And I don't see how this helps the OP until we get some answers to the questions I raised.

     

    Message was edited by: WZZZ

  • margaretfromnm Level 1 (0 points)

    If I am reading correctly, it is 900MB.

  • Dtinen Level 1 (85 points)

    Whoa!  Your startup disk is almost full.  You should have several GB at least.  The Mac operating system needs free space to work with on the hard disk. 

     

    Open a Finder window, and select View/Show View Options.  A new window will open up, click the button that says "Calculate All Sizes".  Hint:  at the top of the Finder window (where it says the column headings "Name, Date Modified, Size, Kind" click on "Size".  It will turn blue, and your folders and documents will arrange themselves in the order of size. 

     

    Go through your disk and look through your Documents, Music, and Movies folders and look for the things eating up the most disk space.  Common culprits are your iPhoto library (especially videos!), and your iMovie library.  Move some of your videos and pictures to a different drive or Trash them (then Empty the trash!).  Burn DVDs of things you only look at once in a while.  Particularly look at your Downloads folder:  people often leave stuff they don't need here.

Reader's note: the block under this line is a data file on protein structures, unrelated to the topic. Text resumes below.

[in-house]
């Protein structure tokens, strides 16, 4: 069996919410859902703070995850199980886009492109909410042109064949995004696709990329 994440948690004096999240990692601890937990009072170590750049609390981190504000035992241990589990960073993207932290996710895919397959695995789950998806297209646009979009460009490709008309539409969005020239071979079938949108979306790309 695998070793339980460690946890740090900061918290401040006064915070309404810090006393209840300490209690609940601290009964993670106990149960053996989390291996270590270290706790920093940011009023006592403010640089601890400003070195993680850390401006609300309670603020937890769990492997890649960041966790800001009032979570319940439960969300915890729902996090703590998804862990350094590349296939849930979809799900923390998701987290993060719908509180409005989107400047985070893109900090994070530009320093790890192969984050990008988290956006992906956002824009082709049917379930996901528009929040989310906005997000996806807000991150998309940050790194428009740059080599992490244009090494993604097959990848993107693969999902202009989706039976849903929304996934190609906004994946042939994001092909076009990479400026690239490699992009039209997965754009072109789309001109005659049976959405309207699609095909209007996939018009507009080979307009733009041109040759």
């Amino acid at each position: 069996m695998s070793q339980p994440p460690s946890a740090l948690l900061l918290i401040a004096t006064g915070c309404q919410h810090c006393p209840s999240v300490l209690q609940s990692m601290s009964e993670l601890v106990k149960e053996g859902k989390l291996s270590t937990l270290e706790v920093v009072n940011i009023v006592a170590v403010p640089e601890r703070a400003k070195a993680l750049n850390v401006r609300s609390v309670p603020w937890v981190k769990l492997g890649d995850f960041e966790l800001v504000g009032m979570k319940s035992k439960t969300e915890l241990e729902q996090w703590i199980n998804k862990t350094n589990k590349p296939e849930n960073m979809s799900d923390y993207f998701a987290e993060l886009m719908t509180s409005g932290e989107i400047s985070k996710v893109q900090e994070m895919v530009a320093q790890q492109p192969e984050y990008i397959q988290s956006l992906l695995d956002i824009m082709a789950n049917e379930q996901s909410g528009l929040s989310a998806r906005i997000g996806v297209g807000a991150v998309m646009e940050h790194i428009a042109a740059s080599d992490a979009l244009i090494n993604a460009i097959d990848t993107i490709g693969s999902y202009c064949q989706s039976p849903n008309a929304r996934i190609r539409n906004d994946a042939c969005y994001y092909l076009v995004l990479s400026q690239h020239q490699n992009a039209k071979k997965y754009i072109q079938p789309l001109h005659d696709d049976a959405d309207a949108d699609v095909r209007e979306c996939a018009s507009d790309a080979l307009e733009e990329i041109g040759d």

But don't mess around with your Library or System folders unless you know what you're doing. 

     

    Good luck!

  • Allan Eckert Level 9 (50,694 points)

    A tool to help you do what Dtinen is suggesting is OmniDiskSweeper. Oi will tell you the files and folders which are using up the largest amount of disk space.

     

    OmniDiskSweeper needs around 6 MB of disk space to install.

     

    In addition, when you run the free disk space so low the chances of corruption are greatly increased. In order to repair that I suggest that you both from another drive and use Disk Utility to repair your system disk.

     

    Allan

  • WZZZ Level 6 (12,845 points)